- Oil prices rose on Wednesday, following reports that the OPEC+ group could be weighing the possibility not to increase collective oil production from April as widely expected and despite a shockingly large crude build (the largest on record) as estimated on Wednesday by the EIA, oil prices were still holding strong.
- The OPEC+ alliance is considering keeping the oil production cuts from March in place in April as well, in view of the still-fragile global demand recovery.
- Also, a US government report showed a record drop in domestic fuel inventories from the aftermath of a deep freeze that shuttered refineries in several states.
- WTI Crude closed at $60.91 (0.60%), OPEC Basket $61.97 (-3.53%), Bonny Light $63.11 (-0.64%), and Natural Gas $2,800 (+0.57%).
External reserve dips to lowest in two months
Nigeria’s external reserve continued its decline as it dropped by 0.12% to $34.957 billion as of March 2, 2021, compared to $34.998 billion recorded as of March 1, 2021.
- This represents the lowest external reserve position Nigeria has recorded in over two-months when it stood at $34.98 billion as of 24, December 2020.
- It is also worth noting that Nigeria lost over $1.2 billion in external reserves in the month of February.
- The decline in Nigeria’s external reserve has persisted in the month of February, despite rallying oil prices in the month. This is a cause for worry, as Nigeria will hope to boost its reserve in order to meet up with its accumulated needs, hindered by the crash in oil prices earlier in 2020.
Sources in the central bank have denied a recent Bloomberg report that the CBN will be unwinding its Open Market Operations programme which has targeted foreign investor inflows for the last three years.
According to a Bloomberg article, the central bank was “preparing an end to an era of debt sales” in reference to OMO bills which are highly lucrative risk-free securities loved by foreign investors due to their relatively high yields.
The report cited comments from CBN director of monetary policy, Hassan Mahmud who they claimed said: “offerings to non-residents of so-called Open Market Operations bills — introduced to help stabilize the naira following the oil-price collapse in 2015 — are to be phased out once current obligations have been redeemed.”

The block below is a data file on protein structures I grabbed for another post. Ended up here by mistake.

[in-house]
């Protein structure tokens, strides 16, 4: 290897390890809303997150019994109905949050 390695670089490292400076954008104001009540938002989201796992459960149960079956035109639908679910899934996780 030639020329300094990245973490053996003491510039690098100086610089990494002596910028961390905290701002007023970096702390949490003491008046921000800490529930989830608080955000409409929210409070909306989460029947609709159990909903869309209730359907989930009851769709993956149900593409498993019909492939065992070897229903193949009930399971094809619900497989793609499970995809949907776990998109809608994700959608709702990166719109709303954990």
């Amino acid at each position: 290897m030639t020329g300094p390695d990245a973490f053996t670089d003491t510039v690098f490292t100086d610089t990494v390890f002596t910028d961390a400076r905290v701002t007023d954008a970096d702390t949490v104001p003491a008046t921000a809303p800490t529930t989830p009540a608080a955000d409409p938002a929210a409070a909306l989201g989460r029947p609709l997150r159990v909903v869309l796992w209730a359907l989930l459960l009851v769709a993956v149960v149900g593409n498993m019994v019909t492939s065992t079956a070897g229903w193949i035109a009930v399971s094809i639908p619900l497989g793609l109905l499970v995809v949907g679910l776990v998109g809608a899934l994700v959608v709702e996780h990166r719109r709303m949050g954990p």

However, a senior source within the central bank denied this claim reiterating that there are no plans to unwind the sale of OMO bills to foreign investors. The source who preferred anonymity as the bank was yet to comment officially claimed it was “fabricated” and not true.
Why this matters
The central bank has relied on Open Market Operations as a means of attracting Foreign Investor dollars into the country. The dollars are also used as a liquidity buffer for the country’s falling external reserve and a major factor in stabilizing the exchange rate between 2016 and 2019.
- To achieve this purpose, OMO bills were priced at attractive yields (as high as 18% per annum at some point) and were a major source of earnings for yield-hungry foreign investors. The CBN also provided them with near guarantees on their foreign exchange hedging it via FX Swaps.
- However, in 2019, the CBN yanked off local and institutional investors from accessing OMO market leaving foreign investors and banks as the only buyers of the bills.
- A recent Chapel Hill report read by Nairametrics suggests OMO bills held by foreign investors topped $11 billion as of June 2020.
- The report also claims CBN OMO sales dropped by 70% to a 5-year low of N6.5 trillion in 2020.
You want to share a story with us? You want to advertise? You need publicity for a product, service, or event? Contact us on WhatsApp – +1 (317) 665-2180